After nine years and “hundreds, if not thousands of query letters,” aspiring screenwriter Justin Samuels has had enough rejection from Hollywood agencies, in particular Creative Artists Agency and William Morris Endeavor Entertainment. So he filed a lawsuit in fall 2010, suing the two agencies on counts of employment discrimination. His claim goes:
I would need to have this industry referral to be even read (one’s script must be read before [the defendants] can consider a writer for representation)…The problem with that is, in order to submit a script to mainstream producers and directors, one needs an agent. This catch 22 locks out me and other black/non white screenwriters, and only allows a few favored whites to be even considered for screenwriting opportunities, be it script sales or work for hire.
He followed with:
The specific DAMAGES to me are I’m completely locked out of having a career in screenwriting because of the practices of the film industry, in specific Creative Artists Agency and William Morris Agency because of the systematic racial discriminatory practices instituted by Creative Artists Agency and William Morris Agency. Despite my having a good education and despite the fact I’ve worked hard on the 8 screenplays I’ve written, its become quite clear no amount of work I can do will get around the illegal recruiting practices of Creative Artists Agency and William Morris Agency, which essentially state one must be a friend or close relative of an influential film industry person (who are mostly white). Finding out all my work has been for nothing was totally devastating to me. The fact I can have a liberal arts degree from a place like Cornell University and still be told that because I’m not a member of the right racial and social crowds is extremely distressing, and the fact it can happen in the 21st century is appalling.
Exactly how hefty a sum is he asking for?
8 million dollars!!!
I wrote eight scripts, and I estimate them to be worth a million each. Therefore, I am [requesting] 8 million in damages. The agencies should read my work and work with me to sell it. They should open their recruitment of writers.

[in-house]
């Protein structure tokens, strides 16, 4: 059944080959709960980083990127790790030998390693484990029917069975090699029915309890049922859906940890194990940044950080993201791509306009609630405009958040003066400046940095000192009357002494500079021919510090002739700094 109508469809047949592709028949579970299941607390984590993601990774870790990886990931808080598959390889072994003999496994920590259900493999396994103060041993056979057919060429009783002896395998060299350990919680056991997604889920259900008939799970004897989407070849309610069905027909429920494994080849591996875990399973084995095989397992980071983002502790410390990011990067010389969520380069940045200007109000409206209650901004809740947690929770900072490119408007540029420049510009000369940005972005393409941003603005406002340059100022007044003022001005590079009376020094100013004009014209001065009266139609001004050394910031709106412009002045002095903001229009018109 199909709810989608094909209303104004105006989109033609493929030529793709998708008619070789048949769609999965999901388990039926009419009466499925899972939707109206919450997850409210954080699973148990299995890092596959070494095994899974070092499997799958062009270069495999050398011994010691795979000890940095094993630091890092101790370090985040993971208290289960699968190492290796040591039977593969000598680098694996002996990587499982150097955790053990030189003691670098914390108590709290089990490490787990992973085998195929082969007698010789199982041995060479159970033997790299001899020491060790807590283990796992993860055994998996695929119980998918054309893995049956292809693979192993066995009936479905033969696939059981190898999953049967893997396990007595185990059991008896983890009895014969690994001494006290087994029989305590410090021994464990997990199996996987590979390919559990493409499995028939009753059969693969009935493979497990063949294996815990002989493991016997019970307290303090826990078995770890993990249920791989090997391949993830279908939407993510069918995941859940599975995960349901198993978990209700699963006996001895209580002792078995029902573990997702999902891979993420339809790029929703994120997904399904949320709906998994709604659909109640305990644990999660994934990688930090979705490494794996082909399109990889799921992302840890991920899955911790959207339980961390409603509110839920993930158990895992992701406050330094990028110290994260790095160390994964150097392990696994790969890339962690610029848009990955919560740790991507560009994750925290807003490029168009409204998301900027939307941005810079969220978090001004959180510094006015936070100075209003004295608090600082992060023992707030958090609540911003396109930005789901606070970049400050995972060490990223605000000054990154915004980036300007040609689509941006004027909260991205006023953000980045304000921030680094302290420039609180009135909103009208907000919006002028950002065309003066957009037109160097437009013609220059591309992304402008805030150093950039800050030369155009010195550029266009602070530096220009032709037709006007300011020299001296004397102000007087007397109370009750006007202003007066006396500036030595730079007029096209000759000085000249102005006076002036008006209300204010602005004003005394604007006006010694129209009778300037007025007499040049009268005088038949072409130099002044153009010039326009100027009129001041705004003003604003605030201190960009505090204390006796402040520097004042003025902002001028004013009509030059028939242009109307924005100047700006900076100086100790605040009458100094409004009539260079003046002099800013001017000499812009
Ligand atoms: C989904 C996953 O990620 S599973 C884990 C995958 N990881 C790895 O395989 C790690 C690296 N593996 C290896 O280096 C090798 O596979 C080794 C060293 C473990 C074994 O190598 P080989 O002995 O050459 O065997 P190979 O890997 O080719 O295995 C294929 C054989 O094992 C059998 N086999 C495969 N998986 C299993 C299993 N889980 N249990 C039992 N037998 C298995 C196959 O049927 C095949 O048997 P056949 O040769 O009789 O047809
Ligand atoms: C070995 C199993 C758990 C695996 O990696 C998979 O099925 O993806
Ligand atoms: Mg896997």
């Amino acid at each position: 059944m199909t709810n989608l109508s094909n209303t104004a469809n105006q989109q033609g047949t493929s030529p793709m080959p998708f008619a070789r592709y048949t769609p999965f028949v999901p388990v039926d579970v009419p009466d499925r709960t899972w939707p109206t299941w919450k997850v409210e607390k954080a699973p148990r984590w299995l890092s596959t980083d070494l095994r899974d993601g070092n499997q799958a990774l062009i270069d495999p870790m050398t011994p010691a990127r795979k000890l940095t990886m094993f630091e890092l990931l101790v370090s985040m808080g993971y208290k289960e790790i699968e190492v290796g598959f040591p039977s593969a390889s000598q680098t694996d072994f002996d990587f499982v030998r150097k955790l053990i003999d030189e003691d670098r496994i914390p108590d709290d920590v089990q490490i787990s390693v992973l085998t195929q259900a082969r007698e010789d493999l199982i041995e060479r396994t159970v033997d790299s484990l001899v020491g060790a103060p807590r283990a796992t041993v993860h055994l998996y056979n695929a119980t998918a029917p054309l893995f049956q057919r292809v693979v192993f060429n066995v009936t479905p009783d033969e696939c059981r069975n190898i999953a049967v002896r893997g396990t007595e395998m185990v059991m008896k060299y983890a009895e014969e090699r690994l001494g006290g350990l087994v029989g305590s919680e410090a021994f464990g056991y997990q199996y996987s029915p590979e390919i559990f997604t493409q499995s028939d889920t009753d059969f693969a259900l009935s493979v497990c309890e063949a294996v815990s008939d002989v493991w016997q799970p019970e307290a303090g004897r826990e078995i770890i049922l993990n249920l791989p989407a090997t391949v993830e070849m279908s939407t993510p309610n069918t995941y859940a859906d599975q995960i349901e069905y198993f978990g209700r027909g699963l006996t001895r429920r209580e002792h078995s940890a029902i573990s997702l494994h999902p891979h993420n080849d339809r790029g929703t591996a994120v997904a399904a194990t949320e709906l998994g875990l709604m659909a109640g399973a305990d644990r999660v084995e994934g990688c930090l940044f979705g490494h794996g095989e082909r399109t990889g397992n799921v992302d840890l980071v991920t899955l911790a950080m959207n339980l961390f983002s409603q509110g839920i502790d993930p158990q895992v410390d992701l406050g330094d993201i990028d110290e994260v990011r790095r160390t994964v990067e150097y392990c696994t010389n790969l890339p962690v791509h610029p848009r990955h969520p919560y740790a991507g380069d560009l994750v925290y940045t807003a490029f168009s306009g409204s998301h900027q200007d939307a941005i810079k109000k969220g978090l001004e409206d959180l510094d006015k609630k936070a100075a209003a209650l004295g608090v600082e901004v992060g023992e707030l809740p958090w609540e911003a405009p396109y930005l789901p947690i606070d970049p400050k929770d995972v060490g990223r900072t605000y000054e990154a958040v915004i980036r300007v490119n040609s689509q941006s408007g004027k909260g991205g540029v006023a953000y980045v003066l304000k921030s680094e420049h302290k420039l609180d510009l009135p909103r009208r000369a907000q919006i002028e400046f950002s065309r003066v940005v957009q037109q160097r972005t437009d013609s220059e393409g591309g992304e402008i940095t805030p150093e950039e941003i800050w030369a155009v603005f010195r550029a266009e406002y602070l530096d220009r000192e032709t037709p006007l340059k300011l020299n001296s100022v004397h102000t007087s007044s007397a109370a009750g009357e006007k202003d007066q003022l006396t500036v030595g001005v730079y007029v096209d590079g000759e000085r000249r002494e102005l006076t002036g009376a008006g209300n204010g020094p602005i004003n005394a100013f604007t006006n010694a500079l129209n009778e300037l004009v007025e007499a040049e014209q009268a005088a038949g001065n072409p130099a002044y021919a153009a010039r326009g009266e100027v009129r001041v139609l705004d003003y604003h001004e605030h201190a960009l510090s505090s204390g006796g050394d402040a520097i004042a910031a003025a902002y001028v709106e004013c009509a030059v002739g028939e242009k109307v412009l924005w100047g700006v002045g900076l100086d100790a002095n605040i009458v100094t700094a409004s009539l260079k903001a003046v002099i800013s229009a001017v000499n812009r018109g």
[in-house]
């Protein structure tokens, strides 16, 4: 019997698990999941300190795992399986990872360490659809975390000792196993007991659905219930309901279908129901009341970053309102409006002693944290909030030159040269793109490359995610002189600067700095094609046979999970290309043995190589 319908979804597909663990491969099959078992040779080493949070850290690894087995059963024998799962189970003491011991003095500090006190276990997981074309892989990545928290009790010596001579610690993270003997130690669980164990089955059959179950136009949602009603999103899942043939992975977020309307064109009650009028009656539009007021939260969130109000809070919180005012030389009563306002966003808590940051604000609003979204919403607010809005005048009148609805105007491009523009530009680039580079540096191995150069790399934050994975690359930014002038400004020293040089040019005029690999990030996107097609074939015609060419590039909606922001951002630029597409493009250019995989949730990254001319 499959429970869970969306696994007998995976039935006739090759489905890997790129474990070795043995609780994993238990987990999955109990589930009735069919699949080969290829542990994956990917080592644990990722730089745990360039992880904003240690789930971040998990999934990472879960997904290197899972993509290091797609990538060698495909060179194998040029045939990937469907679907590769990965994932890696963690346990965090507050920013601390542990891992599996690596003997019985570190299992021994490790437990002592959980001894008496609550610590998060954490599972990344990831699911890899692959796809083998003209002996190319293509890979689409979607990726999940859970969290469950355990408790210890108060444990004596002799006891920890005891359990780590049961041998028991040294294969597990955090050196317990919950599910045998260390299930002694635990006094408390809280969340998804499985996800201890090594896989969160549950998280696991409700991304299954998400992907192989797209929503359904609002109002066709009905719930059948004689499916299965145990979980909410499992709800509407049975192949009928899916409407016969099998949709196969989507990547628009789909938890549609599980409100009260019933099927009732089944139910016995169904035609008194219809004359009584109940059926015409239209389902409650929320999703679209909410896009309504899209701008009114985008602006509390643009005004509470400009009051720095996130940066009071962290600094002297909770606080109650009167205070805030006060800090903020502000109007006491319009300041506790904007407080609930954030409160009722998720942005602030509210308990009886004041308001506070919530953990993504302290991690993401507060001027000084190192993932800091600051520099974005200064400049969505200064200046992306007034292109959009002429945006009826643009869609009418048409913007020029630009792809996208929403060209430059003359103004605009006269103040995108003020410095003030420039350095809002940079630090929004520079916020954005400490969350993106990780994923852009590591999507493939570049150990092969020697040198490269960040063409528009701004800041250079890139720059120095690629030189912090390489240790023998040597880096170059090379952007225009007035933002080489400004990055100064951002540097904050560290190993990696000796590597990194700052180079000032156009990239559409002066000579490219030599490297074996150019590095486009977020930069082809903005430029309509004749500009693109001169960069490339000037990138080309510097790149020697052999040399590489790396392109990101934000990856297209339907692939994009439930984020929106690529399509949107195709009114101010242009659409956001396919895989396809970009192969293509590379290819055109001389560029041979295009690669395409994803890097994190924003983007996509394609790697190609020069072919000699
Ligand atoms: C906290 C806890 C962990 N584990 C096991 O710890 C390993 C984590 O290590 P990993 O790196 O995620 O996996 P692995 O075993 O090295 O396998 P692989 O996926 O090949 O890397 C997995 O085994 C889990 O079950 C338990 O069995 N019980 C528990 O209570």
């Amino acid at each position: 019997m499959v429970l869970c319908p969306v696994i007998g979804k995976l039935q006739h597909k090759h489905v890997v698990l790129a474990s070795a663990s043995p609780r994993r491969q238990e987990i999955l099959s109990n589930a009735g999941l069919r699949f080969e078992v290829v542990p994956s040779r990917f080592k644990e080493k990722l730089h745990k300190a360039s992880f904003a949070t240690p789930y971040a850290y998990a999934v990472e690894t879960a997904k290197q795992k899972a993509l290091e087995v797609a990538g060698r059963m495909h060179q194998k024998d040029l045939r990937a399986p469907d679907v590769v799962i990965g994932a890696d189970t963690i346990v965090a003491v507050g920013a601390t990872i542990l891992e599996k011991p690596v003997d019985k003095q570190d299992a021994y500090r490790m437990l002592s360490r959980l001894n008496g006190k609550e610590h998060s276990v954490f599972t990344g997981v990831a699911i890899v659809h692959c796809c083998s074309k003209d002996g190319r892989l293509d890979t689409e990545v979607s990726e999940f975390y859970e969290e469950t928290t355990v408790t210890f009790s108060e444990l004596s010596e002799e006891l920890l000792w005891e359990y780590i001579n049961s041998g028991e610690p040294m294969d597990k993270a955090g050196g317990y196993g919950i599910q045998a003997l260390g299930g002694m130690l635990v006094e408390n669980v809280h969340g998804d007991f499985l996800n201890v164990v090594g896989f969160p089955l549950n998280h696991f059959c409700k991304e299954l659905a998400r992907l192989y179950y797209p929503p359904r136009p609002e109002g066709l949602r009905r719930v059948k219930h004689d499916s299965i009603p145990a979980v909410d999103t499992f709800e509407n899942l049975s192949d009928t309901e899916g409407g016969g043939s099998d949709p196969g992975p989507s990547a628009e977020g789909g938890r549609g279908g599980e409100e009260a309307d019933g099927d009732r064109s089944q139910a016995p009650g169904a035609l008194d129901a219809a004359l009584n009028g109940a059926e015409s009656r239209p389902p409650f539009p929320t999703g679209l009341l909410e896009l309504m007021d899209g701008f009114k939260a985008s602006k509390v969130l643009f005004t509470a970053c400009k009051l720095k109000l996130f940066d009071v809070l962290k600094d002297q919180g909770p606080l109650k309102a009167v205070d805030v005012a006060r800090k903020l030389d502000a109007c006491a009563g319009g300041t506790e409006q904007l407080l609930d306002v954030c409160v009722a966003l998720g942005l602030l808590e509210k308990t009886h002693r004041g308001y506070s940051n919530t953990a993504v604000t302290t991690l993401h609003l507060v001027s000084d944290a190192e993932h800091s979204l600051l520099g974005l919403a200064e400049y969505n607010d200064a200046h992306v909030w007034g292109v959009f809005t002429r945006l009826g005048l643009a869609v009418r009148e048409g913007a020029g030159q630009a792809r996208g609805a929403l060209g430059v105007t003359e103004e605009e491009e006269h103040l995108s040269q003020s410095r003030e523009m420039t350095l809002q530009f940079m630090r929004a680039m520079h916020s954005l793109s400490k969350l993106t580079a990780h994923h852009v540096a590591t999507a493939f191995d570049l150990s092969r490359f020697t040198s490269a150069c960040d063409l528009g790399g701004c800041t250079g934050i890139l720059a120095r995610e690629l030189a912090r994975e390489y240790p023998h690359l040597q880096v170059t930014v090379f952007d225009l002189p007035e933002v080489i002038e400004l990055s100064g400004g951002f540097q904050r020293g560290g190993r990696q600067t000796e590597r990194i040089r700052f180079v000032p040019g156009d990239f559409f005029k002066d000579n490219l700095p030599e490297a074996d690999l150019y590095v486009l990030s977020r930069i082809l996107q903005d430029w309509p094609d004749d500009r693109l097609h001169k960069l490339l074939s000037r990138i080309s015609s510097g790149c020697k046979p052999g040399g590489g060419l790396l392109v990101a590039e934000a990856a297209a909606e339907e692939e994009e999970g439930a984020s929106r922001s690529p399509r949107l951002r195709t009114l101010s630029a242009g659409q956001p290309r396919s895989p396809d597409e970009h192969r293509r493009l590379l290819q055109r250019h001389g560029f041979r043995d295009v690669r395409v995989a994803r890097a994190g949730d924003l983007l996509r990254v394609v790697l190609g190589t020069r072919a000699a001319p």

That’s quite a bold statement!
But I’m still not exactly sure why he’s suing…
Is it illegal to not read unsolicited material or to toss below par solicited material in the trash after sticking it out for the first five pages and a quick fan-through? We can’t seriously expect these agencies to peruse everything in their slush piles, especially work from a newbie who posts drafts of his spec scripts on Amazon.
I’m also confused by his claim of employment discrimination. Seeking employment isn’t exactly the same as seeking representation. And even if the agencies were to take him on as a client, it doesn’t guarantee that they would succeed in selling his scripts (especially for a million a piece) or in finding him gainful employment on any projects.
And yes, there is racial discrimination in Hollywood and hopefully this lawsuit doesn’t belittle that point. Non-whites and women are incredibly underrepresented and have been for quite some time. There’s simply no easy solution to this problem.
Yet when director Jamaa Fanaka sued major networks, film companies, and the DGA for employment discrimination in the late 90s, he had already produced, directed, and written feature films that got theatrical releases. He was experienced and qualified. He had a case. But can an inexperienced writer make the same claim?
There are other ways to bring attention to your scripts if you lack connections, such as entering them into contests or making connections and using them to get your scripts read. Did Samuels talk to other black writers about their experiences and ask them for advice? Did he attempt to locate Cornell alumni who are working in film and try to connect with them? Did he talk to anyone who knew anything about how the industry worked before filing his lawsuit?
It’s apparent that Samuels feels he’s entitled to getting his screenplays read. Maybe because someone told him that an Ivy League degree could open doors. Maybe because he’s part of a generation that is used to getting things on-demand and in high-speed.
Something good could come out of this lawsuit for Justin Samuels, but it’s more likely that it could make building relationships much more difficult.
Maybe instead getting an education in liberal arts, someone should have educated him about the system.
True, an Ivy League degree may buy you President of the United States, but sadly it can’t guarantee you a seven-figure deal with Universal.